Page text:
No End In Sight
I went to see this devastating documentary Friday night, and have been trying to figure out what I want to say about it since then. On the one hand, I want to urge everyone to see it, because it's incredibly well done. On the other hand, as today's Doonesbury
points out, a majority of Americans seem to have already reached the conclusions outlined so clearly in the film (we have seriously screwed up nearly every decision regarding our occupation of Iraq). So who's left who needs
to see the movie? Politicians. And although I am cynical enough to know it probably won't make a difference, I was heartened to read in today's AJC
that the filmmaker, Charles Ferguson, has sent copies to military education institutions and members of the current administration. What Ferguson lays out, in compelling interviews with Ex-Deputy Secretary of State Richard Armitage, Ambassador Barbara Bodine, Gen. Jay Garner, Bush national security adviser Walter Slocombe, and others, is not so much a polemic diatribe a la Michael Moore but a calm criticism of policy decisions made by the administration. His message, in my opinion, is that we need, we must, examine these mistakes and learn from them, and quit digging ourselves deeper and deeper into this hole.
In a nutshell, two months before the invasion of Iraq, the Office of Reconstruction and Humanitarian Assistance (ORHA) was created with the following directive:
To prepare for all this (the coordinated, balanced progress of economic and security reconstruction in a post-conflict Iraq), the President (George Walker Bush) directed on January 20 the creation of a post-war planning office. Although located within the Policy organization in the Department of Defense, this office is staffed by officials detailed from departments and agencies throughout the government. Its job is detailed planning and implementation. The intention is not to theorize but to do practical work - to prepare for action on the ground, if and when the time comes for such work. In the event of war, most of the people in the office will deploy to Iraq. We have named it the Office of Reconstruction and Humanitarian Assistance and we describe it as an 'expeditionary' office.
Two months! We started planning for the occupation of Germany two years in advance! Nevertheless, the people staffing ORHA, many of whom are interviewed in the movie, had a lot of experience in and knowledge about the middle east and set about making very rational plans about post-war Iraq. (at least, what seem to me to have been very rational, common sense plans based on their collective work in Bosnia, Mogadishu, and the first Gulf War; Barbara Bodine was actually taken hostage for 40 days during the first Gulf War) These plans included ways to win civilian support, such as a list of important cultural sites to protect from looting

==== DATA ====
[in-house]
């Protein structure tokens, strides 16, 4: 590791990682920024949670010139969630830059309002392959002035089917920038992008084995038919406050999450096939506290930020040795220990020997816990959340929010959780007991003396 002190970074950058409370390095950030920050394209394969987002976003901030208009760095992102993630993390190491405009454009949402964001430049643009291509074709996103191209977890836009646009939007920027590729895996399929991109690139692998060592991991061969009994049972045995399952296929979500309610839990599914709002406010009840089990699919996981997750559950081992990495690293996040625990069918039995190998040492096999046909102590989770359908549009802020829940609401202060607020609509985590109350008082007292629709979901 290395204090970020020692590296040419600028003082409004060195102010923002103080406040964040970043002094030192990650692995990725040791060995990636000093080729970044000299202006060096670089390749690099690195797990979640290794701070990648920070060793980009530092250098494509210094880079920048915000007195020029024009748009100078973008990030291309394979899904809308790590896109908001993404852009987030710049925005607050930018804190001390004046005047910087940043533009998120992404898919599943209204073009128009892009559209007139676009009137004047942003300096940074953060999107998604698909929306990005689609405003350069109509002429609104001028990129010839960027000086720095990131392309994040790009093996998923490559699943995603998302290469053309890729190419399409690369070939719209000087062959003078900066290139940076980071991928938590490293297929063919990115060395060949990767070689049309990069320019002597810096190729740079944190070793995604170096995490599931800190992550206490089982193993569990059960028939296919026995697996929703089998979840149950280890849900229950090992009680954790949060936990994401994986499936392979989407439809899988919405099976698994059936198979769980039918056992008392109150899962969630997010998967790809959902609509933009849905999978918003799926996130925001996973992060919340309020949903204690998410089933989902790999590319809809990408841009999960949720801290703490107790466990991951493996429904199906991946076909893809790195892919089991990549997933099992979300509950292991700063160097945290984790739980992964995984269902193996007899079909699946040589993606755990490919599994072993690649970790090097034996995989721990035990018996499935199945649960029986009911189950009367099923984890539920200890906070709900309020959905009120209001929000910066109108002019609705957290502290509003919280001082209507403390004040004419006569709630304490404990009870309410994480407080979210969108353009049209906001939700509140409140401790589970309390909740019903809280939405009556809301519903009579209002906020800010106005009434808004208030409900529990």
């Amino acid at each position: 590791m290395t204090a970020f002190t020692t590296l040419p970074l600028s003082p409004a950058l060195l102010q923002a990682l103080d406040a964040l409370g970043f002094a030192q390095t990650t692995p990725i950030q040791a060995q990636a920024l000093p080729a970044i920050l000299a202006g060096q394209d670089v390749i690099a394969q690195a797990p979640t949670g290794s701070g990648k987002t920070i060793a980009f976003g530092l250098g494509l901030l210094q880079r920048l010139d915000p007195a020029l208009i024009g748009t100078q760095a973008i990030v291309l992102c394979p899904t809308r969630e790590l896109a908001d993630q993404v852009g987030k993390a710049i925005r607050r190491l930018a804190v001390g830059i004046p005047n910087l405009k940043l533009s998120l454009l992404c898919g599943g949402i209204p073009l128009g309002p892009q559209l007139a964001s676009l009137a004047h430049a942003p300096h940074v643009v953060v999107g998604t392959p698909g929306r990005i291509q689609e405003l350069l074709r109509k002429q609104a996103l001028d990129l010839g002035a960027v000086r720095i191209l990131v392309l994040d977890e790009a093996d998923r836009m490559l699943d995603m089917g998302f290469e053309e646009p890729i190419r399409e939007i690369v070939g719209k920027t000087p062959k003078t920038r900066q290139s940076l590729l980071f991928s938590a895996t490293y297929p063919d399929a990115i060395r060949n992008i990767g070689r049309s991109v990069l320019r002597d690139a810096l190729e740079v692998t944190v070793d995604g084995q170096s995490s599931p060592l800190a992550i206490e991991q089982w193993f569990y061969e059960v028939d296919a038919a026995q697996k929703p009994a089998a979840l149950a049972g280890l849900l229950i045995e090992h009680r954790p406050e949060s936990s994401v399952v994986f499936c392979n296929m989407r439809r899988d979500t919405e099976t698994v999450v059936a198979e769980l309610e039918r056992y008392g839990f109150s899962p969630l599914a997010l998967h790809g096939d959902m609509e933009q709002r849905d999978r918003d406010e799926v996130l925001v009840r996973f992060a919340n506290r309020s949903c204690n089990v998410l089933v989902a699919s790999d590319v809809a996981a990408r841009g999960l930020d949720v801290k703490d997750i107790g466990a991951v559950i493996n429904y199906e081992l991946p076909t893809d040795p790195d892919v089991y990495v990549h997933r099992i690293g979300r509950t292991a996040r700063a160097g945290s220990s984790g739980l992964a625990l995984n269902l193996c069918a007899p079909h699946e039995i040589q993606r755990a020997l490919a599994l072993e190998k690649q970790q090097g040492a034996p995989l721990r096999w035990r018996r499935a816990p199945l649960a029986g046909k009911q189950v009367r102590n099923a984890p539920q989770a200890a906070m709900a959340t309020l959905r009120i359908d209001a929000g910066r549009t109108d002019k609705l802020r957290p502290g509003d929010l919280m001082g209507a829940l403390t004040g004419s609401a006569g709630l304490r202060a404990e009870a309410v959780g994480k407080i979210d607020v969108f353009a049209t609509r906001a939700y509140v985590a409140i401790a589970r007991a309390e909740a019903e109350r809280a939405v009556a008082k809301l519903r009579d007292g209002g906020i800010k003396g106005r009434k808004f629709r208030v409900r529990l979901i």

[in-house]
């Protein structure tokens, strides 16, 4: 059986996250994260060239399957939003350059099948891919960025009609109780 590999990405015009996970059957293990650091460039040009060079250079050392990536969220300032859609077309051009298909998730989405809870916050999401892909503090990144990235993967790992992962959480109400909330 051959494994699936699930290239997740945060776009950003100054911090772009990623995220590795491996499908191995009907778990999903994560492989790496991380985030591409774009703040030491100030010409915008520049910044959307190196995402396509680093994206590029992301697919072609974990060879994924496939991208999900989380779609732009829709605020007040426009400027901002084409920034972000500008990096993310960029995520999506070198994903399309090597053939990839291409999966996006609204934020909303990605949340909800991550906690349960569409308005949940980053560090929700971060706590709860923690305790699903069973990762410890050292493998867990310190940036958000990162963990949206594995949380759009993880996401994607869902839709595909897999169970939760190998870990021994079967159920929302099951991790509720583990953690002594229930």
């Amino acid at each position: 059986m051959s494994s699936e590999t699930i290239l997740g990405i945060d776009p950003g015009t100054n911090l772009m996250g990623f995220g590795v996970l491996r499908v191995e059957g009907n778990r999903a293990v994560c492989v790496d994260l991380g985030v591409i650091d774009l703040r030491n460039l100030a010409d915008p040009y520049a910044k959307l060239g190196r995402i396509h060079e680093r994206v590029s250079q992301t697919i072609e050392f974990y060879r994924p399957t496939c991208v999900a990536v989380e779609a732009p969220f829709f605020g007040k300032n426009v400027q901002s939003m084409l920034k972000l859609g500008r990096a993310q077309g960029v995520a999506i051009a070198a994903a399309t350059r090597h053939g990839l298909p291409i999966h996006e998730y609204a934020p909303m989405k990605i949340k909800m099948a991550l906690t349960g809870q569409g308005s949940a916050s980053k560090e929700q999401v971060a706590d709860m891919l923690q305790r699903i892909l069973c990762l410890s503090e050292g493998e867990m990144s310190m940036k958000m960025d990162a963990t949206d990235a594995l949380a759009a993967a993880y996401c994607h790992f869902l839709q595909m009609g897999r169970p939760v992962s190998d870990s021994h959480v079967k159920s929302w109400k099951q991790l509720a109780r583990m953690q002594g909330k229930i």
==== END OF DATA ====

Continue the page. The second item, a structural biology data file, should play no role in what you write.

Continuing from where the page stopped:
(which was inevitably ignored) and ways to rapidly incorporate locals in rebuilding efforts (not only providing them with a sense of ownership but also providing jobs and a way of life for people who might otherwise turn to militias for their sense of identity). As the months and years dragged on, members of ORHA were one by one replaced by politicians with little or no military or Middle East experience or expertise. Eventually ORHA itself was replaced with the Coalition Provisional Authority. Things continued to go downhill from there. As Bodine says in the movie, she and her colleagues used to joke that there were 500 ways to do this thing wrong, and only about two or three ways to get it right. She just didn't realize we were going to go through all 500 before moving on to the two or three. And as one of the soldiers interviewed in the movie says, rather poignantly, don't tell me this is the best America can do. Because that will just piss me off. We are better than this. We have to do better than this.
Personally, if I were a presidential candidate, I would immediately begin reaching out to these former ORHA employees. They may be our best shot at redemption in Iraq.
So although the movie is mostly heartbreaking, there is a tiny silver lining in the knowledge that somewhere, sometime, there were members of this administration being thoughtful about the process of occupation in Iraq. The fact that those people have trouble sleeping at night, feeling guilty for not working harder to make themselves heard, makes me wonder how the people who ignored their advice can possibly sleep at night.